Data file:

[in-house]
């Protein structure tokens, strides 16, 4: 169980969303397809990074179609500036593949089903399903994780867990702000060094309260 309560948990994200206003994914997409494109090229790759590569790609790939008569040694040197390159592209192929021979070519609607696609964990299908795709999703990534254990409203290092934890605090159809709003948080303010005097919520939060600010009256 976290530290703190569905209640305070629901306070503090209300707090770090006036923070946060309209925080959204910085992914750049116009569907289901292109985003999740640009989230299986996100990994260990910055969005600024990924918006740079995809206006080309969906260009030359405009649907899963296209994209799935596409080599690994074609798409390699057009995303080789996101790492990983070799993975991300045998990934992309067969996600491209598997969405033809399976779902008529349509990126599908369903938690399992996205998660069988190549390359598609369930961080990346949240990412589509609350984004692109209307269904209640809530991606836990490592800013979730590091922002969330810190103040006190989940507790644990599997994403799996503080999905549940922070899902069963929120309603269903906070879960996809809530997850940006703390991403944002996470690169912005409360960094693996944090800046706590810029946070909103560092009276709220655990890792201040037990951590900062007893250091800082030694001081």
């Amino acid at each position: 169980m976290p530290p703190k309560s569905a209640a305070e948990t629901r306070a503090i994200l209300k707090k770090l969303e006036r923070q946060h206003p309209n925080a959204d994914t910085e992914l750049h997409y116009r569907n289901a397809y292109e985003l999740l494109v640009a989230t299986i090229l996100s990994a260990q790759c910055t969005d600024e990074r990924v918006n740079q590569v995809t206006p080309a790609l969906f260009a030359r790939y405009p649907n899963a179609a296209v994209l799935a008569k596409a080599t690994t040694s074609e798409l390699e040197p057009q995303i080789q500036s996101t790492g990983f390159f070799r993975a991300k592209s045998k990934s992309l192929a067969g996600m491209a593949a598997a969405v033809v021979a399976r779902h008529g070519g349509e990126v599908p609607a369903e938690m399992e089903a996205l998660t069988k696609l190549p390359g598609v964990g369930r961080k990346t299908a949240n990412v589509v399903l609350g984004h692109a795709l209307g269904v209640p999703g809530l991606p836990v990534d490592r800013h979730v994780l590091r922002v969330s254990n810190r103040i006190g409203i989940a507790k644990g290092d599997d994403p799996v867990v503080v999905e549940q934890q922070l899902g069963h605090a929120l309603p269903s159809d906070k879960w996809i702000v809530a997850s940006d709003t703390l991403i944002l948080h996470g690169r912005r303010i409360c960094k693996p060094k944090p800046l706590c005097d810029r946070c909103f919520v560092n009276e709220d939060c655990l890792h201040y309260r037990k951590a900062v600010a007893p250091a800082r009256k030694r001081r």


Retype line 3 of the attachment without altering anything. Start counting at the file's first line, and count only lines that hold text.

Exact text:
């Amino acid at each position: 169980m976290p530290p703190k309560s569905a209640a305070e948990t629901r306070a503090i994200l209300k707090k770090l969303e006036r923070q946060h206003p309209n925080a959204d994914t910085e992914l750049h997409y116009r569907n289901a397809y292109e985003l999740l494109v640009a989230t299986i090229l996100s990994a260990q790759c910055t969005d600024e990074r990924v918006n740079q590569v995809t206006p080309a790609l969906f260009a030359r790939y405009p649907n899963a179609a296209v994209l799935a008569k596409a080599t690994t040694s074609e798409l390699e040197p057009q995303i080789q500036s996101t790492g990983f390159f070799r993975a991300k592209s045998k990934s992309l192929a067969g996600m491209a593949a598997a969405v033809v021979a399976r779902h008529g070519g349509e990126v599908p609607a369903e938690m399992e089903a996205l998660t069988k696609l190549p390359g598609v964990g369930r961080k990346t299908a949240n990412v589509v399903l609350g984004h692109a795709l209307g269904v209640p999703g809530l991606p836990v990534d490592r800013h979730v994780l590091r922002v969330s254990n810190r103040i006190g409203i989940a507790k644990g290092d599997d994403p799996v867990v503080v999905e549940q934890q922070l899902g069963h605090a929120l309603p269903s159809d906070k879960w996809i702000v809530a997850s940006d709003t703390l991403i944002l948080h996470g690169r912005r303010i409360c960094k693996p060094k944090p800046l706590c005097d810029r946070c909103f919520v560092n009276e709220d939060c655990l890792h201040y309260r037990k951590a900062v600010a007893p250091a800082r009256k030694r001081r």